Some would say that at the heart of Calvinism or the doctrines of Sovereign Grace, is the Unconditional Election of God’s people. Although I would agree that that is the doctrine by which begins the controversy of this Reformed way of understanding what happens when people are saved, it doesn’t lie at the heart of the matter. In my opinion, it is the doctrine of depravity or original sin that makes the rest of Calvinism necessary.
There seem to be a couple of stumbling blocks for people who cant put the puzzle of the TULIP together. (TULIP is the acronym for Total Depravity, Unconditional Election, Limited Atonement, Irresistible Grace, and Perseverance of the Saints; which describes the summary of Calvin’s understanding of grace by the Synod of Dort, set against the Remonstrance of 1610)
First, there seems to be a willingness to be content with no knowledge when faced with the many Scriptures that teach these doctrines. These people just don’t want to know the truth. Usually they are willing to discuss grace until they are faced with either Scripture or logic that cant be explained away. It’s then when you hear them use escape phrases like “Who can know the mind of God?” or “Lot’s of good Christians disagree on this”. Most of the time a person like this has no desire to look any further at the truth, no matter how obvious you believe it to be.
Secondly, and this is where I would like to focus, is the person who merely has a misunderstanding of depravity. Unlike the first person, this person may actually be interested in understanding grace, but has misunderstood this foundational issue. It is difficult to bring this person along to an understanding of Unconditional Election simply because they misunderstand the need for it. Most of the time, a Christian has some understanding of sin. They may even consider it serious to the extent that it renders us needy of God’s grace in some way. Yet, they do not understand it. They do not have a robust understanding of the human condition of spiritual death.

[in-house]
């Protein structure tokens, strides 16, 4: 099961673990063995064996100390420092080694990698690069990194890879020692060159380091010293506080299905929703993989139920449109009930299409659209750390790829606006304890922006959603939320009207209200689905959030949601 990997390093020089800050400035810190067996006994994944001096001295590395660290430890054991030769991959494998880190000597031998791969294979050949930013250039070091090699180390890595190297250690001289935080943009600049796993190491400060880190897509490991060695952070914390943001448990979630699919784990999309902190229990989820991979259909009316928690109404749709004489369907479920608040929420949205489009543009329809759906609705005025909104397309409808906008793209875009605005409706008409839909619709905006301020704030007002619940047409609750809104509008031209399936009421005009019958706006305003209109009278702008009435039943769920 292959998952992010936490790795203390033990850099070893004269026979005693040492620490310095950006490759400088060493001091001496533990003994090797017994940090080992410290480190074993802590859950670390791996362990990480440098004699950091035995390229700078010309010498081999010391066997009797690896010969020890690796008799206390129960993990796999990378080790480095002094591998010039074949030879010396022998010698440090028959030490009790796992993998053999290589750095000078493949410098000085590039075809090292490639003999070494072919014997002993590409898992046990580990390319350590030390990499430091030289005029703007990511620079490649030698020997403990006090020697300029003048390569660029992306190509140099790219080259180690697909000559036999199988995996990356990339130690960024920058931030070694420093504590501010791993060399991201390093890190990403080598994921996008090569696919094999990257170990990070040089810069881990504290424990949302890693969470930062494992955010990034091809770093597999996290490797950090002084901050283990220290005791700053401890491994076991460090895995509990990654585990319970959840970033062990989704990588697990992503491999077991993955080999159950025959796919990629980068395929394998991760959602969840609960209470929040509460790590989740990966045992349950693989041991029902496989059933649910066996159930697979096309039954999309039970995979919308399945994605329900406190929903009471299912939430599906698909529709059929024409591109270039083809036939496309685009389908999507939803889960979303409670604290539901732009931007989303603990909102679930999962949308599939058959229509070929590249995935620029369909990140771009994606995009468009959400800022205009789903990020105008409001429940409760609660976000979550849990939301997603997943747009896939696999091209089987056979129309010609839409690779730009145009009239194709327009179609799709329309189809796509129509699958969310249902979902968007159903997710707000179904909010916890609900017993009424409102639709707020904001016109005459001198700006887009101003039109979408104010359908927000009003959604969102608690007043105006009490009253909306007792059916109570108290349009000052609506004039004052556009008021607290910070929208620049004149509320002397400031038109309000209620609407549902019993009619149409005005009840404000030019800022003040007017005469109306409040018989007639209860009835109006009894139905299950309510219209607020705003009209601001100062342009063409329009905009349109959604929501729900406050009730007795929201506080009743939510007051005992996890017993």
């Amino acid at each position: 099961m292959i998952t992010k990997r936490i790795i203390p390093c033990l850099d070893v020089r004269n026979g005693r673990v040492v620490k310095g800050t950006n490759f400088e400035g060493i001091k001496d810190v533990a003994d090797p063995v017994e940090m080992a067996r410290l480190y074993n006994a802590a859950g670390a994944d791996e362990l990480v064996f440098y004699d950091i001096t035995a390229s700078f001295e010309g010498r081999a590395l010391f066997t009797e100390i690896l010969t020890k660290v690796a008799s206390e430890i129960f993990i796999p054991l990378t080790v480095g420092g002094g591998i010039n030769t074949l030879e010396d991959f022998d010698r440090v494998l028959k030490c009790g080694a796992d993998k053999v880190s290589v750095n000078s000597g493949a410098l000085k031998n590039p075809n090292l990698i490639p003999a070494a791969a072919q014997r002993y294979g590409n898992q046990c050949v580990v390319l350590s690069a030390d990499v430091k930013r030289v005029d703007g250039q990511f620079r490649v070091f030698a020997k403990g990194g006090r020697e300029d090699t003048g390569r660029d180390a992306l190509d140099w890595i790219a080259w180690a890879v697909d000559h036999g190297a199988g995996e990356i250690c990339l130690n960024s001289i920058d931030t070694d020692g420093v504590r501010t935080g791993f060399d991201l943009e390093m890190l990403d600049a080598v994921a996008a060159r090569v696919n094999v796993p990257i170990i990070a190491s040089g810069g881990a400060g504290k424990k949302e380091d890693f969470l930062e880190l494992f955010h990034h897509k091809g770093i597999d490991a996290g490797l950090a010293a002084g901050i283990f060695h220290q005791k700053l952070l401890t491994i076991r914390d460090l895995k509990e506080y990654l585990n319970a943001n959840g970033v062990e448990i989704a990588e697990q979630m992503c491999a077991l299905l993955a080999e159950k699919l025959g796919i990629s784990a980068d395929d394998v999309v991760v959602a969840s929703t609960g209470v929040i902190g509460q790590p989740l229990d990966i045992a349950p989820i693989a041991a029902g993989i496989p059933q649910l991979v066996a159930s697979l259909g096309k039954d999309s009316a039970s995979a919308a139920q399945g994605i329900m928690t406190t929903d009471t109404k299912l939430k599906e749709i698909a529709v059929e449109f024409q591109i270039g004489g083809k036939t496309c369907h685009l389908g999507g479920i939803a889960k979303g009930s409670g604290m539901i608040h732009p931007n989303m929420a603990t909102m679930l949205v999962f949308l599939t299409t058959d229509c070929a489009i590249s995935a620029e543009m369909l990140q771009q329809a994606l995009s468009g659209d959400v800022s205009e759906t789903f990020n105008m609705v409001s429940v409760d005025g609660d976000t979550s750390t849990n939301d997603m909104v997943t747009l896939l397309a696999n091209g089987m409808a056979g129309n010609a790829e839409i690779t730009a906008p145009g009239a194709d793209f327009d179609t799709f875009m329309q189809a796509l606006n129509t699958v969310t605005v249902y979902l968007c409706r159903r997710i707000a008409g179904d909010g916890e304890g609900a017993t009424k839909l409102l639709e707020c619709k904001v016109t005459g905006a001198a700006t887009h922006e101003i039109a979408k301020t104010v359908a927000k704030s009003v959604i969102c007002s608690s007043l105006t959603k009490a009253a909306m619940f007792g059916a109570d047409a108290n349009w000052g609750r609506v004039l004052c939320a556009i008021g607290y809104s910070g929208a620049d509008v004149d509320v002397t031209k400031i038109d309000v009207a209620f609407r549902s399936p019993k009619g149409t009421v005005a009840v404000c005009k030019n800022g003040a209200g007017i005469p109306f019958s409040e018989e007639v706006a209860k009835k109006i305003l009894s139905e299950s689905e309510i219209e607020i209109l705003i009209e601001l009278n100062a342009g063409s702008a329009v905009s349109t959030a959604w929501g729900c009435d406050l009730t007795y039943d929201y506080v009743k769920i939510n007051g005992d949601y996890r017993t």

If any man could see his own heart as it is by nature, he would be driven mad: the sight of our disease is not to be borne unless we also see the remedy. –Charles Spurgeon
That is where the problem lies for many people. It is from this doctrine, total depravity that flows the necessity of the other doctrines of Sovereign Grace or the ULIP. When a person finally grasps their former condition and the condition of all of humanity, it becomes apparent that election must be unconditional, redemption must be particular, grace must be effectual, and the redeemed must be kept. It becomes apparent that without these doctrines, heaven would be vacant, God would be powerless, and the foot of the cross would be empty!
It is not the most difficult of doctrines to understand though, and it is Biblically one of the most prevalent. That being said, lets look at one verse in the New Covenant that may help us glean a more robust understanding of the depravity of man.
John 6:44 (NET)
6:44 No one can come to me unless the Father who sent me draws him, and I will raise him up at the last day.
Of course in this verse it is easy to notice what Jesus is trying to say. No man can. Jesus did not say that no man may. He said that no man can. That’s important. Can qualifies the word come. No man can come. In other words, when it comes to coming to Christ, no man can. No man is able. It is impossible for a man to come. This is specifically speaking about a person’s ability or inability to come. No man can come.